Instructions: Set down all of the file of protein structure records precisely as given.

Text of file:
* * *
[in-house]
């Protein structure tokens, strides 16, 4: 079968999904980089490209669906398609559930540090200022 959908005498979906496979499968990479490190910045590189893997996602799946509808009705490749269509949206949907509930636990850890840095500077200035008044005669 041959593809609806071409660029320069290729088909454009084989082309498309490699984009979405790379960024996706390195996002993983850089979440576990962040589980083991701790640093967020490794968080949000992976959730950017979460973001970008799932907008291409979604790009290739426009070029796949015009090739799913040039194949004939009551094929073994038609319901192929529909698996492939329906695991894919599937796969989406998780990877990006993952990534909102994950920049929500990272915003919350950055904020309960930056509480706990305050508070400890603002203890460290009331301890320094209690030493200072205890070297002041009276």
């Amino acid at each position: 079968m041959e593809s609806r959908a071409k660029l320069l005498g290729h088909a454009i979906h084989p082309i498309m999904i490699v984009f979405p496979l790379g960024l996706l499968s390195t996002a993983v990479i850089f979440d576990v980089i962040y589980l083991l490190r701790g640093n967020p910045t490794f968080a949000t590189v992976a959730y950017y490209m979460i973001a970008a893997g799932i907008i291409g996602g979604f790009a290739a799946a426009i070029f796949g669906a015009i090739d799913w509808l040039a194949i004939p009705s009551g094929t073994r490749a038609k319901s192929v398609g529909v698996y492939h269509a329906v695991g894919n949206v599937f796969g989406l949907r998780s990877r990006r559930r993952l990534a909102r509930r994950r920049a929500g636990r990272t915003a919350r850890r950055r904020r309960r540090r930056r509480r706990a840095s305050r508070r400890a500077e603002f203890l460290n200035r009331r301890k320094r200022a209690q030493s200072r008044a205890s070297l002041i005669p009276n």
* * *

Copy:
[in-house]
């Protein structure tokens, strides 16, 4: 079968999904980089490209669906398609559930540090200022 959908005498979906496979499968990479490190910045590189893997996602799946509808009705490749269509949206949907509930636990850890840095500077200035008044005669 041959593809609806071409660029320069290729088909454009084989082309498309490699984009979405790379960024996706390195996002993983850089979440576990962040589980083991701790640093967020490794968080949000992976959730950017979460973001970008799932907008291409979604790009290739426009070029796949015009090739799913040039194949004939009551094929073994038609319901192929529909698996492939329906695991894919599937796969989406998780990877990006993952990534909102994950920049929500990272915003919350950055904020309960930056509480706990305050508070400890603002203890460290009331301890320094209690030493200072205890070297002041009276």
């Amino acid at each position: 079968m041959e593809s609806r959908a071409k660029l320069l005498g290729h088909a454009i979906h084989p082309i498309m999904i490699v984009f979405p496979l790379g960024l996706l499968s390195t996002a993983v990479i850089f979440d576990v980089i962040y589980l083991l490190r701790g640093n967020p910045t490794f968080a949000t590189v992976a959730y950017y490209m979460i973001a970008a893997g799932i907008i291409g996602g979604f790009a290739a799946a426009i070029f796949g669906a015009i090739d799913w509808l040039a194949i004939p009705s009551g094929t073994r490749a038609k319901s192929v398609g529909v698996y492939h269509a329906v695991g894919n949206v599937f796969g989406l949907r998780s990877r990006r559930r993952l990534a909102r509930r994950r920049a929500g636990r990272t915003a919350r850890r950055r904020r309960r540090r930056r509480r706990a840095s305050r508070r400890a500077e603002f203890l460290n200035r009331r301890k320094r200022a209690q030493s200072r008044a205890s070297l002041i005669p009276n």